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To Skin Test or Not to Skin Test?

Op-Med is a collection of original articles contributed by Doximity members.

Addressing penicillin allergy is now considered a public health issue due to the significant clinical and economic consequences of erroneous labels. Despite a prevalence of 10% in the general population, multiple recent U.S. studies indicate that up to 98% of patients reporting penicillin allergy are not truly allergic and could safely receive penicillin. Improving the accuracy of antibiotic allergy reporting in combination with multidisciplinary delabeling approaches is recommended to reduce the impact of penicillin allergy labels. In the context of the recently launched national antibiotic stewardship initiative, there is even more of an impetus to perform routine penicillin allergy evaluation in order to aggressively delabel penicillin allergy. Current guidelines encourage routine penicillin allergy verification in all comers with this diagnosis.  

A traditional penicillin allergy evaluation consists of penicillin skin testing followed by a confirmatory oral amoxicillin challenge. Penicillin skin testing may often be prohibited in some situations by time, personnel, and resource constraints. Skin tests are typically under the purview of allergists alone, and given the estimated 20 million individuals in the U. S. who harbor penicillin allergy labels, addressing all of these would be a formidable task for the roughly 5,000 board-certified allergists in the country. Thus, it becomes important for non-allergists to participate in penicillin allergy delabeling.

The question of whether or not to perform antecedent penicillin skin testing prior to direct oral amoxicillin challenge was addressed in a pro-con debate at the American Academy of Allergy, Asthma, and Immunology meeting last week gave the accumulating body of literature that supports the safety and efficacy of this approach in low-risk patients. I personally choose to forego penicillin skin testing during qualifying encounters due to the inherent limitations of this procedure. Our institutional drug allergy pathway has also implemented direct amoxicillin challenge in low-risk patients without any safety concerns. One caveat to the traditional model of evaluation is that penicillin skin testing is only useful in the setting of immediate onset, IgE-mediated allergy, and offers no predictive value for delayed, non-IgE mediated reactions. However, the latter accounts for the majority of penicillin-allergic reactions. Emerging data also suggests that a positive penicillin skin test does not necessarily translate into a positive challenge reaction. Positive penicillin skin tests may be transient and can spontaneously convert within a matter of months. There has also been concern regarding the need for the minor determinant mixture and amoxicillin as skin test reagents, neither of which are commercially available in the U.S.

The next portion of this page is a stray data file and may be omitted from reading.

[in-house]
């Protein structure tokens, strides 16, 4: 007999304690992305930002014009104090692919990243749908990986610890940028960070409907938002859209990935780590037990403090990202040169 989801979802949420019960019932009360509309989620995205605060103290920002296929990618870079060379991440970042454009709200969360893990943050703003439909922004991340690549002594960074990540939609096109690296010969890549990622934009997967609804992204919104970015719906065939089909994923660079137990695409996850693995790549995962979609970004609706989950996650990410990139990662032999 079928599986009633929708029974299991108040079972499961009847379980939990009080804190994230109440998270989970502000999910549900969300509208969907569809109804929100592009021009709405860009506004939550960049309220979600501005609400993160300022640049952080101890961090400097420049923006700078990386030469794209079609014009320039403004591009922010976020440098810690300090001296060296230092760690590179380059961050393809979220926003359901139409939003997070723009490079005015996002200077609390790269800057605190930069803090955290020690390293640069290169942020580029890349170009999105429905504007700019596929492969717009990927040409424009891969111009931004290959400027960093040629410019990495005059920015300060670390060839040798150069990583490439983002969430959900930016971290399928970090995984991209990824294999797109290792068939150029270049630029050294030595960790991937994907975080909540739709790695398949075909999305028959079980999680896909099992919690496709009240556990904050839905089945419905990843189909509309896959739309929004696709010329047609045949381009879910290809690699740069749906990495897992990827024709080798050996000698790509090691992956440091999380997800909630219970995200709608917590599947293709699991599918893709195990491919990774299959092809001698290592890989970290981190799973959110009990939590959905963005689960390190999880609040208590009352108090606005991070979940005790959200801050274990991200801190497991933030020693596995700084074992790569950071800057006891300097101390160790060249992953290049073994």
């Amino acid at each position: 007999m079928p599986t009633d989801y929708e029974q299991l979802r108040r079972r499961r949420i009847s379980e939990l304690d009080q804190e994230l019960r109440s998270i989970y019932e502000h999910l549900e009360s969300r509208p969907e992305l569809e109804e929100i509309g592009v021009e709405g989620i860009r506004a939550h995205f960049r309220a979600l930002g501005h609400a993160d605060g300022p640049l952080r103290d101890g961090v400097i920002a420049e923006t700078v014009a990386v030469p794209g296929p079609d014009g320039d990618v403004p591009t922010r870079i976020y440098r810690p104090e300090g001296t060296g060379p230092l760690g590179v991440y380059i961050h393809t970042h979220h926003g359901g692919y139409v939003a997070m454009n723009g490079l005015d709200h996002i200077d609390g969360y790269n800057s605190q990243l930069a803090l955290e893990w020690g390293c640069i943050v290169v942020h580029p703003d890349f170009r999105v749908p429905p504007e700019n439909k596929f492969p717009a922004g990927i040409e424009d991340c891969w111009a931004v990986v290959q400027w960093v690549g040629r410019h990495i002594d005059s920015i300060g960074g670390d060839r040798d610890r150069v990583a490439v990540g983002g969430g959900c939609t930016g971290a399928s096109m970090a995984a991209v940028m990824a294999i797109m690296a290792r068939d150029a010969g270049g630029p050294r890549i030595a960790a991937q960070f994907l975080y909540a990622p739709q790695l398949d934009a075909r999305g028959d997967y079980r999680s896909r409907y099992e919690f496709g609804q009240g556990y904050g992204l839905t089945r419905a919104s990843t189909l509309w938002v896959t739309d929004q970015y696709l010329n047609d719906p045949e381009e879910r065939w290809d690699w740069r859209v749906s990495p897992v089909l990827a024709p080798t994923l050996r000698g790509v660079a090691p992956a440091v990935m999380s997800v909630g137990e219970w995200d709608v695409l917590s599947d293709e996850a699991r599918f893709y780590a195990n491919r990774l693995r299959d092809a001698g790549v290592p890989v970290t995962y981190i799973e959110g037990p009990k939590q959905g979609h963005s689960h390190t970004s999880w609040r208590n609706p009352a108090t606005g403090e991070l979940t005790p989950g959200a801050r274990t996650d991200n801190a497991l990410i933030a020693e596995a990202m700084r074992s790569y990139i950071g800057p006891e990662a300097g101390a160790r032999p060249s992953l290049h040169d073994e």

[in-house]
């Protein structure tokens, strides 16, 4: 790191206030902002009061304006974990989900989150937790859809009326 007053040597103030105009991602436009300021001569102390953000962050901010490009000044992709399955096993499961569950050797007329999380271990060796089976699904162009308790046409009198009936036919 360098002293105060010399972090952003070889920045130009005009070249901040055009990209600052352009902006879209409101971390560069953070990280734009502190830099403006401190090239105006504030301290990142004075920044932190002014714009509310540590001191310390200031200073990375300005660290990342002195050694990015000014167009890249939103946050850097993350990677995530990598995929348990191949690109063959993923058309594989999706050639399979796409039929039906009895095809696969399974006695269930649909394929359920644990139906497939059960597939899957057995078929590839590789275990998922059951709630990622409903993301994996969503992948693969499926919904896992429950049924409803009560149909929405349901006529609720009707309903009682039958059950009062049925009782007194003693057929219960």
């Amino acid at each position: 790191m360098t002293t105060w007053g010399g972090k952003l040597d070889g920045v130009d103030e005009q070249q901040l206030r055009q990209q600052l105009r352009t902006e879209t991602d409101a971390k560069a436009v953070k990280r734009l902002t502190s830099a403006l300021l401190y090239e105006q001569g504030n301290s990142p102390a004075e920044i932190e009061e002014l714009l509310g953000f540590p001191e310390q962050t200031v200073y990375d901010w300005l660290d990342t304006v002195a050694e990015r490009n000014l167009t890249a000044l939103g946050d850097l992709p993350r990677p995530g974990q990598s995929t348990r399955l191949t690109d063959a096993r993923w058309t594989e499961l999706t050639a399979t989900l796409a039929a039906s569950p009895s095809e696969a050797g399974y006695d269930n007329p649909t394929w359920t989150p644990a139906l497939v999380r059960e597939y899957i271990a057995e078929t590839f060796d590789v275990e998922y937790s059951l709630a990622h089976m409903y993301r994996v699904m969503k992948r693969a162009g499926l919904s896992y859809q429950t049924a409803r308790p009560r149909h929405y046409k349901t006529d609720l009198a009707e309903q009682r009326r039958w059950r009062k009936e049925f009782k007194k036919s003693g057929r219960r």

On the other hand, several single-center reports have been published in recent years that support direct amoxicillin challenge in the absence of preliminary skin testing. It comes down like a lot of everything else these days to personalized medicine. With careful selection, the vast majority of direct penicillin challenges in the literature have been negative. Less than one in 20 persons develop an acute reaction to direct drug challenge based on these studies. Further, several reactors in these studies developed subjective adverse reactions that were not thought to be truly anaphylactic. The biggest challenge in the widespread adoption of a direct challenge to penicillin has been the lack of a standardized definition of low-risk patients. Most recently, based on the validation of an optimal low-risk protocol for use in the allergy clinic in a multicenter Australian study, Brittany Stevenson et al. published a risk-stratified strategy for penicillin allergy de-labeling in the setting of non-allergist outpatient clinics. They sought to establish an accepted definition for low-risk patients for whom direct challenge would be acceptable. Specifically, their criteria for low-risk specify benign cutaneous or systemic symptoms more than one year ago. This algorithm can be modified to be even more risk-averse, and this may facilitate more widespread implementation. We anticipate that this simple risk-based strategy will provide a more efficient provision to delabel penicillin allergies and translate into a meaningful public health intervention in the future.

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